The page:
One of the key problems with sloshing is that it is not easy for the ship’s crew to see or hear it happening in the way that they can with other kinds of ship motion. In a very few cases, sloshing impacts have been heard but this does not give any information on their magnitude. This means that containment designers and ship operators must use other ways to observe or model what is going on in the tanks.

Computer models, specifically computational fluid dynamics simulations, can give a good idea of how liquid moves in the tank as a whole. This gives a picture of the sloshing activity through the observation of tank geometry, wave period, wave height, relative ship/wave heading, ship speed, the ship’s sea-keeping characteristics and the liquid height in the tank.

Depending on the filling height, researching engineers can distinguish two types of wave within a tank for the same excitation. For low liquid heights, the liquid motions are mainly progressive waves, possibly leading to breaking waves travelling from one side of the tank to the other. As the filling height increases, the liquid motions become of a standing wave type. This forms a ‘jet’ of liquid at its leading edge and travels parallel to the tank sides, impacting only at the tank corners (see Figure 5).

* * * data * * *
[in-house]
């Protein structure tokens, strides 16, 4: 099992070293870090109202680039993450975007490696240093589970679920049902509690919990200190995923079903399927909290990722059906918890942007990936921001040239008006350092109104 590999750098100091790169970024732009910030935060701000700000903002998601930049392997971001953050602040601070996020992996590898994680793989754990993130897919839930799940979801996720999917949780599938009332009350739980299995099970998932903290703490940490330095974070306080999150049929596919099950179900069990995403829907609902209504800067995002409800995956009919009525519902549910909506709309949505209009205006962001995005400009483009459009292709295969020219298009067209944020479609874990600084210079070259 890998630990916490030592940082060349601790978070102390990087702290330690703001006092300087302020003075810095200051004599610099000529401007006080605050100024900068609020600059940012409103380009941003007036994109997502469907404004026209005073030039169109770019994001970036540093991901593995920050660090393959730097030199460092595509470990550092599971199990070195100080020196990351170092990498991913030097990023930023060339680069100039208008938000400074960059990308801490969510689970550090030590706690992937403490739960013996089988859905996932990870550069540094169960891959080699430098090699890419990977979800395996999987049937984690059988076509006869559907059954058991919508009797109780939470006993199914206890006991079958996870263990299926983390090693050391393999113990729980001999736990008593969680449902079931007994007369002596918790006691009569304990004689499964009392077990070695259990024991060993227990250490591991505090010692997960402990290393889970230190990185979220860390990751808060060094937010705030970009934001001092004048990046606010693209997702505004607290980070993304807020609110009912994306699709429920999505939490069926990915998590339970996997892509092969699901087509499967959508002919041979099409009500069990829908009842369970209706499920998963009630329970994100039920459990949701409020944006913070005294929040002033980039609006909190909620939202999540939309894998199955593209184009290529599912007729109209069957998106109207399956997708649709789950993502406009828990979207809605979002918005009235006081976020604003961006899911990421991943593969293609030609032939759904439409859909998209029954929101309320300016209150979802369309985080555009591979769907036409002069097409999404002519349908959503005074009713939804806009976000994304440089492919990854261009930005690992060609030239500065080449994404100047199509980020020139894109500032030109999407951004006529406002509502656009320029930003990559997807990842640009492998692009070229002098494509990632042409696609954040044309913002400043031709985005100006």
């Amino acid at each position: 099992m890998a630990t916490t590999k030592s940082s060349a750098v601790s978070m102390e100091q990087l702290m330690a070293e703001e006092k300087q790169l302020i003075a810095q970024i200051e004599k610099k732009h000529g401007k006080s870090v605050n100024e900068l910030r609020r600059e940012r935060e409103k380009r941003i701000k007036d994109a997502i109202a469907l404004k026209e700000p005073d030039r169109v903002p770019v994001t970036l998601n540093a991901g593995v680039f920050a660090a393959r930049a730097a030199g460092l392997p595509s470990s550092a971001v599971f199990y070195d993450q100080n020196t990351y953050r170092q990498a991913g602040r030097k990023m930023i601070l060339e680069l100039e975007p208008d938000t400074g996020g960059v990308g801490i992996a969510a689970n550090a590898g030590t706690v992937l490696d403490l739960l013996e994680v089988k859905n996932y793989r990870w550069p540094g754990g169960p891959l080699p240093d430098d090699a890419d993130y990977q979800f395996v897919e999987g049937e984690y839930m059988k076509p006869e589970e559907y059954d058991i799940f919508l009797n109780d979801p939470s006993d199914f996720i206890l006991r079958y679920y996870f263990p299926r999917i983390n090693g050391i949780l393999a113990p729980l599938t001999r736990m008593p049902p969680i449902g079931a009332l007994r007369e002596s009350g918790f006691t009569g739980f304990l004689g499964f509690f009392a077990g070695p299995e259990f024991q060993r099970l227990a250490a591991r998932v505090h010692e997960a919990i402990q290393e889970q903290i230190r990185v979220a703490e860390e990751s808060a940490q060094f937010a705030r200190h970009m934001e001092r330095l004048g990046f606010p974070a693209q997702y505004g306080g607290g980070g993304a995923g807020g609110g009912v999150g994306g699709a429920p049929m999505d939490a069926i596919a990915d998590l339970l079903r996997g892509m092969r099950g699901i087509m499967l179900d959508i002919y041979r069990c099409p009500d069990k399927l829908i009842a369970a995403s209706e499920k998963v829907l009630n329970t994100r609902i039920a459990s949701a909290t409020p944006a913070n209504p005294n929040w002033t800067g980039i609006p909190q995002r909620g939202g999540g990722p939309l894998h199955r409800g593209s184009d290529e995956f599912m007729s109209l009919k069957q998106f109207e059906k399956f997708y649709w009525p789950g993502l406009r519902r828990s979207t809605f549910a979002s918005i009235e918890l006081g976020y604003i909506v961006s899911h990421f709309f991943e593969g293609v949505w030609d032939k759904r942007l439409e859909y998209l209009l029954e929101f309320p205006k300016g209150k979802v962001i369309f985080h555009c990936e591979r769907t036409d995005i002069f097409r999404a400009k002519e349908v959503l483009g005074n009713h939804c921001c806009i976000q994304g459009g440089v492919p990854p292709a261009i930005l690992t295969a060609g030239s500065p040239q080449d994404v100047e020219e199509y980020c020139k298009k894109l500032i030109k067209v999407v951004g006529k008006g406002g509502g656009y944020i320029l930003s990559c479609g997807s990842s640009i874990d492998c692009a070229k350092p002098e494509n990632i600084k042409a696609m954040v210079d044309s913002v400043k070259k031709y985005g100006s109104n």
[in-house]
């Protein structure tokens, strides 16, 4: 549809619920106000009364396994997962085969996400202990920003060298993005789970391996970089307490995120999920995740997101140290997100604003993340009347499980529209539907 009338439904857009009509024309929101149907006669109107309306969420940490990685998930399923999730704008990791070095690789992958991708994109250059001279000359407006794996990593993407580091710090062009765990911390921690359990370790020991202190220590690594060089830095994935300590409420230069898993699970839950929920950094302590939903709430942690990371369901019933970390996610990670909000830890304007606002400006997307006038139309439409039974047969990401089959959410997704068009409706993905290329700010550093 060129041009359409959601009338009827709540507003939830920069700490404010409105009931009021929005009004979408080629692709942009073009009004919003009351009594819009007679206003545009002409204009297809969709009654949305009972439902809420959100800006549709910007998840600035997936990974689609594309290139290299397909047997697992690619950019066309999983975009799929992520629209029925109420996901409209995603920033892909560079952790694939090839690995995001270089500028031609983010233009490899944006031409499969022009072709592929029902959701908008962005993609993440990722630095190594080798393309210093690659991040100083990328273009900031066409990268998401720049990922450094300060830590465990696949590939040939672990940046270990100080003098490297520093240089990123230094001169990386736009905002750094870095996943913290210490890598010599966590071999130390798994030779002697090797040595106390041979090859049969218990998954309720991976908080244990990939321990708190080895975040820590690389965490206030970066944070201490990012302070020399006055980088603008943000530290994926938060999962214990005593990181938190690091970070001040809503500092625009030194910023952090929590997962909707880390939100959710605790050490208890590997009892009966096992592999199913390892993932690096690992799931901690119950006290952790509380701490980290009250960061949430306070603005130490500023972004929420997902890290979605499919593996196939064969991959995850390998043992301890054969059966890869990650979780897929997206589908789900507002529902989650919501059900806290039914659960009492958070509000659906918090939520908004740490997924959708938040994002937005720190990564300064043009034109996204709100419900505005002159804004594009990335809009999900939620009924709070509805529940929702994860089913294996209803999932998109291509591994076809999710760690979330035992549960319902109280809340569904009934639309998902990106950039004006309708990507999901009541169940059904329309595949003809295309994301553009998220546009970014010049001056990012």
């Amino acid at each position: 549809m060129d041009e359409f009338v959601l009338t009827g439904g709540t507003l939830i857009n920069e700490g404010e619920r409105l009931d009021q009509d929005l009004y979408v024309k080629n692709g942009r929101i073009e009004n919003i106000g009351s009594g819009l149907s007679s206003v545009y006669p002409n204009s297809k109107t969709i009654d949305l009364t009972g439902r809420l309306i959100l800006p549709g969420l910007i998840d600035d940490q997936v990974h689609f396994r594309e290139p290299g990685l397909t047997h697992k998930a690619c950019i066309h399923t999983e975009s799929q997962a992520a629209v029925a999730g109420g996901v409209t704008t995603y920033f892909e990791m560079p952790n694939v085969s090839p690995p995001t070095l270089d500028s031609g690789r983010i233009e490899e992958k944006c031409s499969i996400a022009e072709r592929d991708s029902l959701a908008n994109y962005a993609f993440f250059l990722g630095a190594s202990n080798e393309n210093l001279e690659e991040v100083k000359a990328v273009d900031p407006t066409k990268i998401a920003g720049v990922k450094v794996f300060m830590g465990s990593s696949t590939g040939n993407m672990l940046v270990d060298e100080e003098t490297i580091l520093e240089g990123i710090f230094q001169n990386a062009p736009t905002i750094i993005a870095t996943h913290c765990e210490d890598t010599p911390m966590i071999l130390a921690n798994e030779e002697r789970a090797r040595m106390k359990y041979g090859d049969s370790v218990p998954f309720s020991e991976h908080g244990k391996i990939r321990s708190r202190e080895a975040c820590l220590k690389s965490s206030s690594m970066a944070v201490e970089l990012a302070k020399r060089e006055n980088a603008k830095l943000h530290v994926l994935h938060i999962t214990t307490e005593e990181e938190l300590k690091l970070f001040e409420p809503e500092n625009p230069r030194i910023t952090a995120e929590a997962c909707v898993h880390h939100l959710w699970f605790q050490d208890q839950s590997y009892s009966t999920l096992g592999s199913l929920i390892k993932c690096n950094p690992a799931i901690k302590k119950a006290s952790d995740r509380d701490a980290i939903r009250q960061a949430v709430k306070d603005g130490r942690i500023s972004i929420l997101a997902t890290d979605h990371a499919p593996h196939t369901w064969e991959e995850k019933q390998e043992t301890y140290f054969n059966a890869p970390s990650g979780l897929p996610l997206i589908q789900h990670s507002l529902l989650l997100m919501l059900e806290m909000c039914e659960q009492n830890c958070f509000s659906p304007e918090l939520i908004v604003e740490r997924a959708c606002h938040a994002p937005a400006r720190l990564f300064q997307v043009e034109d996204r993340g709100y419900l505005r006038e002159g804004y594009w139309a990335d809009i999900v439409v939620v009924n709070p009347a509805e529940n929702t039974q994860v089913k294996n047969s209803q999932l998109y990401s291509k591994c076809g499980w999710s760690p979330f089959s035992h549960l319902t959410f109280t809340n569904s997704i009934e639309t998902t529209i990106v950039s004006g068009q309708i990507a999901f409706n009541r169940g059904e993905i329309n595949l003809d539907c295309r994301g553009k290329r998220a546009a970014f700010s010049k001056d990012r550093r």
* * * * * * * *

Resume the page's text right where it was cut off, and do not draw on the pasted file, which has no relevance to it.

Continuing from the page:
Key developments from recent research work have revealed that the roughest seas are often not the most significant factor for producing high sloshing loads. Higher impact loads can be expected in much more commonly-occurring lower sea states. This is illustrated in Figure 6 which shows a simple CFD assessment of the liquid motion in a tank for different sea states, the wave heights have been increased but the wave period has been kept the same. The figure shows the motion of the liquid in the tank a few milliseconds before impact for four wave heights. The figures show that beyond a wave height of 6m, the bore wave formation becomes less pronounced as the motion of the liquid becomes more chaotic, as seen by the greater diffusion of the colour; hence the energy in the bore wave is reduced, resulting in lower sloshing impact loads.